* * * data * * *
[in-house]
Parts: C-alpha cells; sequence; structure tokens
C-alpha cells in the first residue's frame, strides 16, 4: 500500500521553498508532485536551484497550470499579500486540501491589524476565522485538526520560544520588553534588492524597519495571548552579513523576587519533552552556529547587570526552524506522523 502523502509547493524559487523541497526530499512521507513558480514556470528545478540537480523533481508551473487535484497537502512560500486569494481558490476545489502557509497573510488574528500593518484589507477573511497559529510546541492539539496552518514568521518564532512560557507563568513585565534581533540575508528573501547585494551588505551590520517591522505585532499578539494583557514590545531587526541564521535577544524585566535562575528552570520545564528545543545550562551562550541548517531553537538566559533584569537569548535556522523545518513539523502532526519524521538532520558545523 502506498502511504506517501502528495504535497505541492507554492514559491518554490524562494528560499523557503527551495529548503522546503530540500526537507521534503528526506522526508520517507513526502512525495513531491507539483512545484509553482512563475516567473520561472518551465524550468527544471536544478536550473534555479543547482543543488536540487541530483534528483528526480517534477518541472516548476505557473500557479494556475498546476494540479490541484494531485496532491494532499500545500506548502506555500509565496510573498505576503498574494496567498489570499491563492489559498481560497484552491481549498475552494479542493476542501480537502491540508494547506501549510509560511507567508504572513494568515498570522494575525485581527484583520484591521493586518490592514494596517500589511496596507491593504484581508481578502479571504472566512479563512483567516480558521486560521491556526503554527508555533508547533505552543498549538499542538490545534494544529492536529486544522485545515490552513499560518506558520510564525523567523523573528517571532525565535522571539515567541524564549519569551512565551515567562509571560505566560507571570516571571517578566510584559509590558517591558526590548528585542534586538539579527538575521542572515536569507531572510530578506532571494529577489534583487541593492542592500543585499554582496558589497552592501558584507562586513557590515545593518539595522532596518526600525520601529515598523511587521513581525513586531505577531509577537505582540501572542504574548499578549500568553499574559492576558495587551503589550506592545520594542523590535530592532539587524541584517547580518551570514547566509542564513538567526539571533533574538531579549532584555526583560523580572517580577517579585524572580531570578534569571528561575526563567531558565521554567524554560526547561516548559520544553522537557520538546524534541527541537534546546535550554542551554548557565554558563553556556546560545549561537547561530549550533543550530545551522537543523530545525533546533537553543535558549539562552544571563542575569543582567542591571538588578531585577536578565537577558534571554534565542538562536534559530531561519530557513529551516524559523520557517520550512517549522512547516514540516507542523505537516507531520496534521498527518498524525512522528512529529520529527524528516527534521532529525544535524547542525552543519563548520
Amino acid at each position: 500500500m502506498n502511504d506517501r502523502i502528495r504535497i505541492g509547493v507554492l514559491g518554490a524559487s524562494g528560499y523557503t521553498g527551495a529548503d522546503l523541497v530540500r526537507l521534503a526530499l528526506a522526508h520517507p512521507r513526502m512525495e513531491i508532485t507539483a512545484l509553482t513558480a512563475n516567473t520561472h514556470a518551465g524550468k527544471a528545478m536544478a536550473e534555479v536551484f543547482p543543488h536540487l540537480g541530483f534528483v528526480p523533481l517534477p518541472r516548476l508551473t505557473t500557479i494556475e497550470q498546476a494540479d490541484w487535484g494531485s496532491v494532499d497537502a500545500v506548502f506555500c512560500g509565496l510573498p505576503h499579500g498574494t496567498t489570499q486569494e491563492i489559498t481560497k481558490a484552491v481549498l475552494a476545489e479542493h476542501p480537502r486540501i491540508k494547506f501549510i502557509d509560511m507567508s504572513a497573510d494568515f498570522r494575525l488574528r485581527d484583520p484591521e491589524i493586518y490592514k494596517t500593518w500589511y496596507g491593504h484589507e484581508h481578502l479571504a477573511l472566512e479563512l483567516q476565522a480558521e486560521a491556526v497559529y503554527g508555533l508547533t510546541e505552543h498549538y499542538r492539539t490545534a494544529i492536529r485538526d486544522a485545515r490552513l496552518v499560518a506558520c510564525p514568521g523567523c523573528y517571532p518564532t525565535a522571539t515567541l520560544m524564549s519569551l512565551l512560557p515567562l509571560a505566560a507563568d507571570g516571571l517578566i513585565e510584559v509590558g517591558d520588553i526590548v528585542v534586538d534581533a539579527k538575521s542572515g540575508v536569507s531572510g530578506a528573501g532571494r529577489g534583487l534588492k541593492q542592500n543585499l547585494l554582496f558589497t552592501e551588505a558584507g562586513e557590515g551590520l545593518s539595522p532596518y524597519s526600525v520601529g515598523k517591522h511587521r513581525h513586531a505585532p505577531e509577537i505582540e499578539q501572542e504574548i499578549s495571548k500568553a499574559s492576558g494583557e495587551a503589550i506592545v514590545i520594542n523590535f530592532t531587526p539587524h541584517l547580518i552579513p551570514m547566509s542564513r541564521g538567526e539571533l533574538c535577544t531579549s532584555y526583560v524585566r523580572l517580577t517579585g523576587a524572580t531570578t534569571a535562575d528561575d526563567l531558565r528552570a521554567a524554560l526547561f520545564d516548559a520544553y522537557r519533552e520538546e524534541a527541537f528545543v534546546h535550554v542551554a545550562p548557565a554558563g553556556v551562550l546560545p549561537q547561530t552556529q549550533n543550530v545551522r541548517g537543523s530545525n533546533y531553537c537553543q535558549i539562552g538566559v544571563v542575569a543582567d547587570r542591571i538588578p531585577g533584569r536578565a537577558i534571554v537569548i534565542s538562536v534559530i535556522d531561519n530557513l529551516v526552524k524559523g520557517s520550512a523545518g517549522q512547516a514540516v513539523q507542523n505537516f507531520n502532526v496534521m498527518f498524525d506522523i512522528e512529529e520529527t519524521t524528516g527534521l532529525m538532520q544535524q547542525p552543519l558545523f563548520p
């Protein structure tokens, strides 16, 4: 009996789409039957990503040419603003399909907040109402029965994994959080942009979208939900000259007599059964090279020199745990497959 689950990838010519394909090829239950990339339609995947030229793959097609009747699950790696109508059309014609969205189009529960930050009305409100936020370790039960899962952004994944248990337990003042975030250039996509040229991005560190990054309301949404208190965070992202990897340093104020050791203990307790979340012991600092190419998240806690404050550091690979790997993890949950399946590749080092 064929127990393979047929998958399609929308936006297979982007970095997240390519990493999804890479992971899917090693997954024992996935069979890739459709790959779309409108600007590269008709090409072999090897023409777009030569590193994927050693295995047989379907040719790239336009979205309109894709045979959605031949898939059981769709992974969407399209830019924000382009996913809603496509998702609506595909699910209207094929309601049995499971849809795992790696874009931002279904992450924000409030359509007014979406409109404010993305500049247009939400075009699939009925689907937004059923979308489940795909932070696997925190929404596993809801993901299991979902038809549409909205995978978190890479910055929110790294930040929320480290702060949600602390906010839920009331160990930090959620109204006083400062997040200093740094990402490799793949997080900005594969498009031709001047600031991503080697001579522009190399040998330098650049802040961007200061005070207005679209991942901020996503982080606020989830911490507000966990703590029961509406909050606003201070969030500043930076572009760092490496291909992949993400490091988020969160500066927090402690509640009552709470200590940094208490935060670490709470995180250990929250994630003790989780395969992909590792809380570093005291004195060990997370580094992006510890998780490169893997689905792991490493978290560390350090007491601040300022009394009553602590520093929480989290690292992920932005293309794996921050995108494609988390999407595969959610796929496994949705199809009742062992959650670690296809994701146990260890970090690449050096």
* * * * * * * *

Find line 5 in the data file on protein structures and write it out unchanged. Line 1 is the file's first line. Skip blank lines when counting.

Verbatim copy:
């Protein structure tokens, strides 16, 4: 009996789409039957990503040419603003399909907040109402029965994994959080942009979208939900000259007599059964090279020199745990497959 689950990838010519394909090829239950990339339609995947030229793959097609009747699950790696109508059309014609969205189009529960930050009305409100936020370790039960899962952004994944248990337990003042975030250039996509040229991005560190990054309301949404208190965070992202990897340093104020050791203990307790979340012991600092190419998240806690404050550091690979790997993890949950399946590749080092 064929127990393979047929998958399609929308936006297979982007970095997240390519990493999804890479992971899917090693997954024992996935069979890739459709790959779309409108600007590269008709090409072999090897023409777009030569590193994927050693295995047989379907040719790239336009979205309109894709045979959605031949898939059981769709992974969407399209830019924000382009996913809603496509998702609506595909699910209207094929309601049995499971849809795992790696874009931002279904992450924000409030359509007014979406409109404010993305500049247009939400075009699939009925689907937004059923979308489940795909932070696997925190929404596993809801993901299991979902038809549409909205995978978190890479910055929110790294930040929320480290702060949600602390906010839920009331160990930090959620109204006083400062997040200093740094990402490799793949997080900005594969498009031709001047600031991503080697001579522009190399040998330098650049802040961007200061005070207005679209991942901020996503982080606020989830911490507000966990703590029961509406909050606003201070969030500043930076572009760092490496291909992949993400490091988020969160500066927090402690509640009552709470200590940094208490935060670490709470995180250990929250994630003790989780395969992909590792809380570093005291004195060990997370580094992006510890998780490169893997689905792991490493978290560390350090007491601040300022009394009553602590520093929480989290690292992920932005293309794996921050995108494609988390999407595969959610796929496994949705199809009742062992959650670690296809994701146990260890970090690449050096």